In addition to wage transparency for all employees (contingent, part-time or full-time), always pay your interns. Unpaid internships disproportionately affect BIPOC and multi-racial students. And unpaid interns typically face a longer post-internship job-search process than their paid peers, especially since 72 percent of paid internships end up with full-time offers compared to 44 percent of unpaid internships. Paying your interns is crucial for leveling the playing field and creating more equitable workforce access.
5. Build a DEI program that incorporates training, employee resource groups, and mentorship.
Most, if not all, people inevitably have conscious and unconscious biases that affect how they behave and react in the workplace. Implementing DEI training programs for all levels of employees can help to address these biases, build awareness and empathy, and foster positive behavior. Offer a variety of training methods (including targeted training for different audiences, such as inclusive management for managers). Make sure you measure the results of your training program to understand its effectiveness; you could find that specific training methods are more effective than others or that you need to implement additional elements to your schedule to make it more engaging.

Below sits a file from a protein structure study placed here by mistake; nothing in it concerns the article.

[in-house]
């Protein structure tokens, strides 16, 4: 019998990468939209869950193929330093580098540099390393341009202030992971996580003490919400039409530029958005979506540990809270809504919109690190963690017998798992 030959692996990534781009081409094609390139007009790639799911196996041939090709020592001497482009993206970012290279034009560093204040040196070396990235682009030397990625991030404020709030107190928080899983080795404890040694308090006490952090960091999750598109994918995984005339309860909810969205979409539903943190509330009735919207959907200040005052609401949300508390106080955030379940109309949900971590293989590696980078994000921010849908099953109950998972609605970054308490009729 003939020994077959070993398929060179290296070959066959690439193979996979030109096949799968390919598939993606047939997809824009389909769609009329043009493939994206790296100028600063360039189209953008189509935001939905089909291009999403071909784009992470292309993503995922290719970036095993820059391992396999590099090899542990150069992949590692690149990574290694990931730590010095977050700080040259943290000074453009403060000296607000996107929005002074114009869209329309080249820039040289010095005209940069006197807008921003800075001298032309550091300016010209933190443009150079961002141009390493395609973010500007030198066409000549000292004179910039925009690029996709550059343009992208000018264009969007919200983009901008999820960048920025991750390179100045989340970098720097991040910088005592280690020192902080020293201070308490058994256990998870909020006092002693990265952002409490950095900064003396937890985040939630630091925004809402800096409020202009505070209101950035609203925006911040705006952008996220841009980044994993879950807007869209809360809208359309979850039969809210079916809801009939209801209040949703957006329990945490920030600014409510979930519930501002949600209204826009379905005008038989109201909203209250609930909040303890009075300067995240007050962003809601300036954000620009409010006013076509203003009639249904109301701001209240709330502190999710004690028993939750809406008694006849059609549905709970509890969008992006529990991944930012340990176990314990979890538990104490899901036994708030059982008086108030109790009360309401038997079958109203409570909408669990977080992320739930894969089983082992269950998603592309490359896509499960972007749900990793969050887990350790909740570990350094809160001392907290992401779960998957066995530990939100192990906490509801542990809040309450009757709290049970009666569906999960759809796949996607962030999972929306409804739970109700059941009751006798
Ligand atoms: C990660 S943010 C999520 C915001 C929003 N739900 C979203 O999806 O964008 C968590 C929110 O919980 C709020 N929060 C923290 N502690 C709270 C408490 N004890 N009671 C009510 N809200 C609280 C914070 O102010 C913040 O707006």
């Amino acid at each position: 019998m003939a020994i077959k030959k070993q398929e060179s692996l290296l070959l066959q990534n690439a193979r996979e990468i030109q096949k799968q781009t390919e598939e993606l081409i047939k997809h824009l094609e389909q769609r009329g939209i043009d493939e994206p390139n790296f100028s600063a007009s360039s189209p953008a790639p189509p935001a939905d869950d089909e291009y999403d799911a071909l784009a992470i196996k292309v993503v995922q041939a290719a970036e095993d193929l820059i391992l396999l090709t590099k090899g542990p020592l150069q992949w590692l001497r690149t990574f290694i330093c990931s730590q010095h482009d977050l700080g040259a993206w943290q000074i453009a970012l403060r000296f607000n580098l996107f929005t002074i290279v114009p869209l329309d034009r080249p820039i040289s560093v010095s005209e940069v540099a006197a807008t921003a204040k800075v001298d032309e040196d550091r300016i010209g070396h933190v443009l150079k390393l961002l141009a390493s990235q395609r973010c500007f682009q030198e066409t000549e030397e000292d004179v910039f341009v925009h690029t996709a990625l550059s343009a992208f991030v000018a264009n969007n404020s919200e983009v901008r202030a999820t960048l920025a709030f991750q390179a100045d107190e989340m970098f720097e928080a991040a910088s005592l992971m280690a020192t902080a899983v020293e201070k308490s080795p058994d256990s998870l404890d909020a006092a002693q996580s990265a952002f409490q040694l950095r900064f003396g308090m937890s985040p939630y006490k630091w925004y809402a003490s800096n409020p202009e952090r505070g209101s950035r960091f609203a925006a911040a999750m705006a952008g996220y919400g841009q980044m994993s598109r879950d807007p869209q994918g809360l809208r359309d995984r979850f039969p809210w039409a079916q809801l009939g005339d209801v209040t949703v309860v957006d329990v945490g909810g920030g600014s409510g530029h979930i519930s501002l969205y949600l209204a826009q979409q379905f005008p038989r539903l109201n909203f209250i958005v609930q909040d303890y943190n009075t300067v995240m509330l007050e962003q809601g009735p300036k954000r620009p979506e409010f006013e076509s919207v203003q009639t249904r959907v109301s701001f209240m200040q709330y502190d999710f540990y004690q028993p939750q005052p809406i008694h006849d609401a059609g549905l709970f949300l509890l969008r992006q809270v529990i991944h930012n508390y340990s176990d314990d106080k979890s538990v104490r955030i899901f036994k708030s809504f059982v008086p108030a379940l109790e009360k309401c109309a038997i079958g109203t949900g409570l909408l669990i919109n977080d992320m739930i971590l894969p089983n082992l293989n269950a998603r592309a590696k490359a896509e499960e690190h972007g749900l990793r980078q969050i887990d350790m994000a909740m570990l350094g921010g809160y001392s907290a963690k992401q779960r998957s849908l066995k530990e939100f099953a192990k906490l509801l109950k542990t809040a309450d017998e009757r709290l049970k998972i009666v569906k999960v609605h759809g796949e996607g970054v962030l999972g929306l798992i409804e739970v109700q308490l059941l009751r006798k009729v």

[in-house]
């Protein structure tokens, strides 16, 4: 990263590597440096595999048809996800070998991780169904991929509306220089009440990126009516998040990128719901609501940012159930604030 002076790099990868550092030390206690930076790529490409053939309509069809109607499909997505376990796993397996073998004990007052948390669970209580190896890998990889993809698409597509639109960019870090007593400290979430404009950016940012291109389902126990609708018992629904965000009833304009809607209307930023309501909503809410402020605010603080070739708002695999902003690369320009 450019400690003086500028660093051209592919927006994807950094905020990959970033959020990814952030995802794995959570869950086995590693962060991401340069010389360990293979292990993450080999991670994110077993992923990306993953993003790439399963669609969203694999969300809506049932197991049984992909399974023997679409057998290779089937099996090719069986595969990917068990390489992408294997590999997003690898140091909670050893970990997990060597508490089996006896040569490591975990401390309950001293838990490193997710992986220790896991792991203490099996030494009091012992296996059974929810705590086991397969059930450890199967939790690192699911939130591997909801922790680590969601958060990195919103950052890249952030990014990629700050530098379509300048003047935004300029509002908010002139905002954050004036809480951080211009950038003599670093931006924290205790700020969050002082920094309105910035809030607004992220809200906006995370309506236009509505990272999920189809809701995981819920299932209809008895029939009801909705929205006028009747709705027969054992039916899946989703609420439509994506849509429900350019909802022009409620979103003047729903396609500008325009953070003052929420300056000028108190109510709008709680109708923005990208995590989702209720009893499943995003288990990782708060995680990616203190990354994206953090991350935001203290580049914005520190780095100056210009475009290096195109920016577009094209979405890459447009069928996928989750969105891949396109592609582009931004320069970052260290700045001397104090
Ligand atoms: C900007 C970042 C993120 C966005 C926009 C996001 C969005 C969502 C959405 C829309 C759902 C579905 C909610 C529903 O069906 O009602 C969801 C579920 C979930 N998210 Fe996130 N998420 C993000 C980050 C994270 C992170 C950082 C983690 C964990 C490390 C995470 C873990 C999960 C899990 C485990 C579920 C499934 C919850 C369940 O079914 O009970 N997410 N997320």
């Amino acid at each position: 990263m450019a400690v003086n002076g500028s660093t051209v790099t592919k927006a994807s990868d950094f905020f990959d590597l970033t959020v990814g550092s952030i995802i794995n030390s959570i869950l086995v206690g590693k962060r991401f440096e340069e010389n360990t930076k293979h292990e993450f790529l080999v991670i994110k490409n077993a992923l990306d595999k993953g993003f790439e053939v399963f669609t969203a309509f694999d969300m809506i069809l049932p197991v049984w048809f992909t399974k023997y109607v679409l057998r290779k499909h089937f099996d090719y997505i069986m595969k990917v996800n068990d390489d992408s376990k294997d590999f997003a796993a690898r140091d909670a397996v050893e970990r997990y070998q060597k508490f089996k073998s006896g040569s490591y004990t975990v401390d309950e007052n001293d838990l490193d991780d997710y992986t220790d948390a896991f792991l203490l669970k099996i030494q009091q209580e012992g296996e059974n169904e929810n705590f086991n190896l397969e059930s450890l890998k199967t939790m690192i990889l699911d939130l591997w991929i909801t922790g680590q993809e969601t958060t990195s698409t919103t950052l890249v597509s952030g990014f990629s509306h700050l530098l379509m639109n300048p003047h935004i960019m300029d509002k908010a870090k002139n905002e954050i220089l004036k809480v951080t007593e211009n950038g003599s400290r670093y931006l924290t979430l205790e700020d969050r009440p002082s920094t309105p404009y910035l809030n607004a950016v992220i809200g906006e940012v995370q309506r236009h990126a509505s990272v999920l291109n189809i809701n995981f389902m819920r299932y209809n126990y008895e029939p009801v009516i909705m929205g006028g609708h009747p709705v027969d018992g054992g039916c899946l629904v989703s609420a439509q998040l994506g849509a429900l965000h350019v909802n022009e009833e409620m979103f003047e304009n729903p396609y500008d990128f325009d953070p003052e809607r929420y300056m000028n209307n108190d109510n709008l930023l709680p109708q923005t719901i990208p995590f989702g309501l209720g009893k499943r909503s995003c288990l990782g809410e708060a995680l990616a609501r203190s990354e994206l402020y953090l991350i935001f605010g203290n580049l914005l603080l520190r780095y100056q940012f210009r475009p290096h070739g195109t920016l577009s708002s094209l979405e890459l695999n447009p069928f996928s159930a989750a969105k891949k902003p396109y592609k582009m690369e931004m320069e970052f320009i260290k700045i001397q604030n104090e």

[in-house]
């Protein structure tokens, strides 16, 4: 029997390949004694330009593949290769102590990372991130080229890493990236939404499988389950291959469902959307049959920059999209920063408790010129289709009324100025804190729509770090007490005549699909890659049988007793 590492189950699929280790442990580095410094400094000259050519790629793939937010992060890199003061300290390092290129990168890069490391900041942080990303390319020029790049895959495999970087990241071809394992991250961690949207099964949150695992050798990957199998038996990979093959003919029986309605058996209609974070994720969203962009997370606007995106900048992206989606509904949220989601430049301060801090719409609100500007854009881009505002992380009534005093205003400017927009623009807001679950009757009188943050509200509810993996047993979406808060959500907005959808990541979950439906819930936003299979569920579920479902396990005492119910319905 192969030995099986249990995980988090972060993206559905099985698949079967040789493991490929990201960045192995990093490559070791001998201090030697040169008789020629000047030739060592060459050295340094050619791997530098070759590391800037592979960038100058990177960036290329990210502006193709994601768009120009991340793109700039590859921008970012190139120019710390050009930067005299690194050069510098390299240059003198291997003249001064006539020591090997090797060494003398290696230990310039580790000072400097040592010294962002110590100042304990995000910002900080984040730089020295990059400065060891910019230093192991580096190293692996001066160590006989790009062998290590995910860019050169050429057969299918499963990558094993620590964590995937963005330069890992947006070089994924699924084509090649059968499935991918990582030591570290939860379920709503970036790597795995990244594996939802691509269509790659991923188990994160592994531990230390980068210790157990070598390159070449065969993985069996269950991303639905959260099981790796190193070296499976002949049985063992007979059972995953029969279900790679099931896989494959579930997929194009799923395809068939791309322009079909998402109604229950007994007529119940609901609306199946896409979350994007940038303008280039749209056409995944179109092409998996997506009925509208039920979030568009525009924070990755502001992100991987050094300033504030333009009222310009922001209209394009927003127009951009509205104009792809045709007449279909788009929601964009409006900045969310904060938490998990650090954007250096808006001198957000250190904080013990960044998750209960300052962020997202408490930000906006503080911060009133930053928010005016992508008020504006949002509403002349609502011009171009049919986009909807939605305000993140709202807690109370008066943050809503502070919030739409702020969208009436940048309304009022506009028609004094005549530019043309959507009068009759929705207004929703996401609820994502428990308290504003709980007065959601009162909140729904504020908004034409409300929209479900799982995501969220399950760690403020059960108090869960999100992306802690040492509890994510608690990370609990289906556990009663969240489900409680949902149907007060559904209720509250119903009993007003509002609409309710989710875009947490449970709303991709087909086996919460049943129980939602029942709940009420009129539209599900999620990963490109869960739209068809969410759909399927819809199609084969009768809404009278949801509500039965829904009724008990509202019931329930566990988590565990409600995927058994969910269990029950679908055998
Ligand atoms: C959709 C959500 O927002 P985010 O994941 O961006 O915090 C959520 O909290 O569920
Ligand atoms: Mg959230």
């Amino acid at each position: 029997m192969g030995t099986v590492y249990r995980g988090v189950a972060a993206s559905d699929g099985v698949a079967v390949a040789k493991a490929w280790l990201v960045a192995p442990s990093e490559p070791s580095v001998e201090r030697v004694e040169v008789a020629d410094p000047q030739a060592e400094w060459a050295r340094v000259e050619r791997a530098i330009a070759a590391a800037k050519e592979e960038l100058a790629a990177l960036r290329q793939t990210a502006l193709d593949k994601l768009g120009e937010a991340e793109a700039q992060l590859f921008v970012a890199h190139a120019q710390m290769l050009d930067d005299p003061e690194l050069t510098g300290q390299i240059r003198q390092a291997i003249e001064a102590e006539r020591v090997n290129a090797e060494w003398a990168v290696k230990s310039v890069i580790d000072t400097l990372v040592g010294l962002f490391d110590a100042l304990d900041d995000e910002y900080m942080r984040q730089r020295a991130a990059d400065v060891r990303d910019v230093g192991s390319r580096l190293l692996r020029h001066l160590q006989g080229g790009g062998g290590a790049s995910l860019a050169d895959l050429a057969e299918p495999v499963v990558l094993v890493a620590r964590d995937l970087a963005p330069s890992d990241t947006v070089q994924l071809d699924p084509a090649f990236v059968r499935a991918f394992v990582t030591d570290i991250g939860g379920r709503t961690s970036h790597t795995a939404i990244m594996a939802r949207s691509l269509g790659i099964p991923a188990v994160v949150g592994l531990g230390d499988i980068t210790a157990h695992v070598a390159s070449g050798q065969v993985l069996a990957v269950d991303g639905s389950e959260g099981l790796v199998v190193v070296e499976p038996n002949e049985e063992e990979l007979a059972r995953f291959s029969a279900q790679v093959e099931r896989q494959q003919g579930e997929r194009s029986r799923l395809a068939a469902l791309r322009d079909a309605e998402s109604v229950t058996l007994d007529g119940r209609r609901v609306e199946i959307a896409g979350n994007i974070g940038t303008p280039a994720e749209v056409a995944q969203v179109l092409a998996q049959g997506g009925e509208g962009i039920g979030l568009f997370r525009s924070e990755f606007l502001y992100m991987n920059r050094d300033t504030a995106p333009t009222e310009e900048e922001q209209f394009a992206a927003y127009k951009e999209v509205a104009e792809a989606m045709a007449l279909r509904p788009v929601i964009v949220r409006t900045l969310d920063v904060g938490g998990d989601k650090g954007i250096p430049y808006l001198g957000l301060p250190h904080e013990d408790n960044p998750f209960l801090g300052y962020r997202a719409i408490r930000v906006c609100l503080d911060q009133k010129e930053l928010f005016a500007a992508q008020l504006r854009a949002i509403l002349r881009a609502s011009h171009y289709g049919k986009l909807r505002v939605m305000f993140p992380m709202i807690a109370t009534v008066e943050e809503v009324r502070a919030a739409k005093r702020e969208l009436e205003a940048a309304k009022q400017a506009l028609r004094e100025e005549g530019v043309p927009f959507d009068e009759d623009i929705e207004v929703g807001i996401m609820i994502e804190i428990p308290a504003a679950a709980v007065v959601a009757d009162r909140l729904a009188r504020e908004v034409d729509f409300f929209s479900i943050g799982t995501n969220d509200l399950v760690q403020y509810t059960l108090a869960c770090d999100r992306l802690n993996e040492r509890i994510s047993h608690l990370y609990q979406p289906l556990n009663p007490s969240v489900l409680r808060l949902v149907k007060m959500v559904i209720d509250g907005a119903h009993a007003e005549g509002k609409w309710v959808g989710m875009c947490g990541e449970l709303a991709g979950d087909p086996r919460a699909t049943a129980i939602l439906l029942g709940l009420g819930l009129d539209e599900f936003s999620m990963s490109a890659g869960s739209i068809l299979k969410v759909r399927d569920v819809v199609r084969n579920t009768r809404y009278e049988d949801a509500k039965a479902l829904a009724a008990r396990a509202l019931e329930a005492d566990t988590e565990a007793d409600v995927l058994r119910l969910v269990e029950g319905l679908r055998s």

However, training certainly isn’t a silver bullet and doesn’t necessarily produce results. In addition to training programs, you should encourage creation of employee resource groups (ERGs). Such groups are generally employee-led and create a space for employees from underrepresented populations to feel connected and empowered at work. They promote inclusive workplaces and support both personal and professional development. Mentorship programs are also effective ways to promote DEI. When executed well, it encourages increased engagement and feelings of belonging and leads to better retention of diverse talent.
These five tips do not include everything you could do to prioritize DEI in your workplace, but they set the stage for an effective DEI program.